Kubernetes is an open-source system for automating deployment, scaling and management of containerized applications. Kubernetes can be deployed on popular cloud platforms, e.g. Amazon Web Services (AWS), Google Cloud Platform (GCP). At its core, it consists of a cluster of compute resources that schedule and host ForgeRock containerized applications.
Choosing a cloud provider that is the best fit for your initiative is the first step in the planning process. The decision is influenced by a variety of factors. For example, there may be unique features or services offered by a certain cloud provider or your organization may already have a relationship with one.
In addition to being able to create your own customized deployment of Kubernetes in AWS or GCP, these providers also offer options to facilitate Kubernetes as a managed service. This has the potential to reduce the complexity of establishing the Kubernetes environment, but it may also have some functional limitations. What will ultimately drive the decision on which is the best approach will depend upon specific requirements of your initiative.
Regardless of which cloud provider or deployment method you choose, certain design considerations should be kept in mind:
Choose a cloud provider region for your deployment that is geographically closest to your location to help minimize network latency.
Deploy your Kubernetes cluster nodes in at least three of your cloud provider’s availability zones in order to facilitate fault tolerance and high-availability. Availability zones represent fully isolated data centers connected by high bandwidth / low latency network connections.
Determine how your cloud based Kubernetes platform will integrate with your on-premise or other cloud based network environments, as well as the Internet. This will require proper planning of IP network address space, routing and VPN, or other network connection methods supported by the cloud provider.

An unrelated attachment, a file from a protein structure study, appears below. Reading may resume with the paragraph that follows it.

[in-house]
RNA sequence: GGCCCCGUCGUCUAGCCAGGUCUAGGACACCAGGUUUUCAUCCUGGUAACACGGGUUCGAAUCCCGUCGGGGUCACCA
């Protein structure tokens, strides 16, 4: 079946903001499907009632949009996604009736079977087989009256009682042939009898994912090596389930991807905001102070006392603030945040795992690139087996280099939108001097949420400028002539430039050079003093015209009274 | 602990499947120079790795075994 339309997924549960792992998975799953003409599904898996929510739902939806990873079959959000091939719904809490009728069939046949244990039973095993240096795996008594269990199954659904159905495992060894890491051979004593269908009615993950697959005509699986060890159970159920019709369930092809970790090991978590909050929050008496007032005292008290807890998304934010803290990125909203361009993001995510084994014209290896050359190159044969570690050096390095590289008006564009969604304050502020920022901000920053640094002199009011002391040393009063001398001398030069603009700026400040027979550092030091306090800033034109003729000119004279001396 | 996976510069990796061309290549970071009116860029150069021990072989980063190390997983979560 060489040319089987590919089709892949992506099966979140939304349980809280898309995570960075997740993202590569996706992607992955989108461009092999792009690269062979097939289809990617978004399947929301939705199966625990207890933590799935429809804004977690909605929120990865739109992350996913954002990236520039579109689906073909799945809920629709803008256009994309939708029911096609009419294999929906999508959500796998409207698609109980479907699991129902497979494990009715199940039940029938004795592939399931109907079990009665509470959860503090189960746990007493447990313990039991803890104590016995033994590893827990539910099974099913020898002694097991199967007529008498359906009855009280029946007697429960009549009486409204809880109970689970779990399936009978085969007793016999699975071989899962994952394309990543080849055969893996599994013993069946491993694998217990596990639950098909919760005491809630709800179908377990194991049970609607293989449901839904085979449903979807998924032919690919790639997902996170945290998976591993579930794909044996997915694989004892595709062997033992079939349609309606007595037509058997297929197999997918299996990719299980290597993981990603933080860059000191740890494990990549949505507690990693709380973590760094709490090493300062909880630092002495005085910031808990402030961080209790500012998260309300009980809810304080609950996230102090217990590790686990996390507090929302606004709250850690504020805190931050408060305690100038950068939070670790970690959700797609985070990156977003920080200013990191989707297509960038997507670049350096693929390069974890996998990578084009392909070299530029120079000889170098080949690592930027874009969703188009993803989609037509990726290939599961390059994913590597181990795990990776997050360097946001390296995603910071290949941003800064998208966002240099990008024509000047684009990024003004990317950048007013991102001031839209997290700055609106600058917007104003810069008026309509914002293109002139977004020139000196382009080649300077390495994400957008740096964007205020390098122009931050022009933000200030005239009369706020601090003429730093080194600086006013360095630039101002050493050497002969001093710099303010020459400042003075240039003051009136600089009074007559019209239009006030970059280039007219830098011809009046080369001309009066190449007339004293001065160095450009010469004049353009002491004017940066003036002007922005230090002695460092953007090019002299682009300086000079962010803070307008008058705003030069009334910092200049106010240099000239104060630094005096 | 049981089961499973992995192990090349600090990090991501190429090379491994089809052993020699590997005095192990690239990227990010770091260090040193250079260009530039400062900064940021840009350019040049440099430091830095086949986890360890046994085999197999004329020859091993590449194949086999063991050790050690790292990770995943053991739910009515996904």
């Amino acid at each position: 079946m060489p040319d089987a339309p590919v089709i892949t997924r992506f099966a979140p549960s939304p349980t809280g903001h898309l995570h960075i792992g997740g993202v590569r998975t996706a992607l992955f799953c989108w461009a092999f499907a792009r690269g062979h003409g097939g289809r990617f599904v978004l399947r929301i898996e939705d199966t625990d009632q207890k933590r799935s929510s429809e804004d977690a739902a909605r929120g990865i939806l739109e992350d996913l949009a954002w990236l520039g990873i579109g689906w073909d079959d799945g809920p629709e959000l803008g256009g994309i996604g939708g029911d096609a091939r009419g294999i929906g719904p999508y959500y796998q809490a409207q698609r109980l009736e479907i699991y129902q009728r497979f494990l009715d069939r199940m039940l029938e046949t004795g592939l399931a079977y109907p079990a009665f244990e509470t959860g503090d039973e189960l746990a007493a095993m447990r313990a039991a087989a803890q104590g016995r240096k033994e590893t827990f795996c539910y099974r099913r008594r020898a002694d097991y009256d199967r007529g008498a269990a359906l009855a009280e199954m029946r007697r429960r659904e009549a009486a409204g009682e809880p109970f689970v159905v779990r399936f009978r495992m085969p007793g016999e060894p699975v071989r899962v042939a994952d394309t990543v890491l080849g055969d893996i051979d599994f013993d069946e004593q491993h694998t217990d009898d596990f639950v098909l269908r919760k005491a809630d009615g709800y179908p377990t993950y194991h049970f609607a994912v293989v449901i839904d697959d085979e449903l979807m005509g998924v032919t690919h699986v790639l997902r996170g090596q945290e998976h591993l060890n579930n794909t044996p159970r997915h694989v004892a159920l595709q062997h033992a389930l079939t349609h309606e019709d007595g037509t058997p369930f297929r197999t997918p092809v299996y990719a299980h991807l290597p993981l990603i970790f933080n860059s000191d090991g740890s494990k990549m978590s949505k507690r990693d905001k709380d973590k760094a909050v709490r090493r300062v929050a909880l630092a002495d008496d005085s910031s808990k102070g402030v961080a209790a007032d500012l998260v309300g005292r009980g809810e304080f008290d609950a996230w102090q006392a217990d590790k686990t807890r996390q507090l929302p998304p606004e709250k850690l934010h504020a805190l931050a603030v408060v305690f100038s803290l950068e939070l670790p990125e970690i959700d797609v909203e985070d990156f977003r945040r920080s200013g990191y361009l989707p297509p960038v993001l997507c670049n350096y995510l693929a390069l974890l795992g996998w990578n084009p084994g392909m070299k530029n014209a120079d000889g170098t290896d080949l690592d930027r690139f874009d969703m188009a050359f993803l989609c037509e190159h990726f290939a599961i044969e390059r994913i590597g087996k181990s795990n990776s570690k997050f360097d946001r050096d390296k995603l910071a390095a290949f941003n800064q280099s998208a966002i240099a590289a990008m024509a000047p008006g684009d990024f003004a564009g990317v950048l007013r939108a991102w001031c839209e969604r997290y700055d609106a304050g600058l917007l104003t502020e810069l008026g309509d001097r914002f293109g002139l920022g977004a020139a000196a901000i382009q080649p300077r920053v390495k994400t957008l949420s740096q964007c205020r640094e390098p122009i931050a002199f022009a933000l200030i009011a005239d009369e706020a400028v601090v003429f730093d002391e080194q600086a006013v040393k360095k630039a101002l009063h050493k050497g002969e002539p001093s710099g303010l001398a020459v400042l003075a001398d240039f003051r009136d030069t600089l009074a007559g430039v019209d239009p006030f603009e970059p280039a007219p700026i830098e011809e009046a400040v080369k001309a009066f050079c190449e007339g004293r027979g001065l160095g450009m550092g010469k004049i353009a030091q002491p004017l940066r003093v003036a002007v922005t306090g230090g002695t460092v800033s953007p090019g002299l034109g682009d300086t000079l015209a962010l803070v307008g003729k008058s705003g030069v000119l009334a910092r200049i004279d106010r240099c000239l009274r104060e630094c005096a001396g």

Plan and implement network security controls that allow sufficient access for the applications to function, while limiting unnecessary network exposure.
Identify and plan where critical functionality required to operate a Kubernetes cluster will be located within the environment, e.g. image and code repositories, DNS zones, certificate management and logging. Cloud providers often offer their own services that can address these requirements or these can be customized. Specific implementation details, requirements, approaches and service offerings will vary between providers; however, design considerations are going to be quite similar.
If there is a desire for an additional layer of high-availability and fault tolerance, a cluster federation approach can be considered. In this model, a cluster is deployed in each region and linked together using a federation control plane.
It is highly recommended to use an “infrastructure as code” approach wherever possible to deploy your cloud infrastructure. This provides a more reliable and repeatable deployment process and is especially useful in the early stages of testing, as environments can be easily built and rebuilt when necessary. Parameterizing your deployment code can also make it much easier to deploy similar isolated environments to host Development, User Acceptance Testing and Production environments.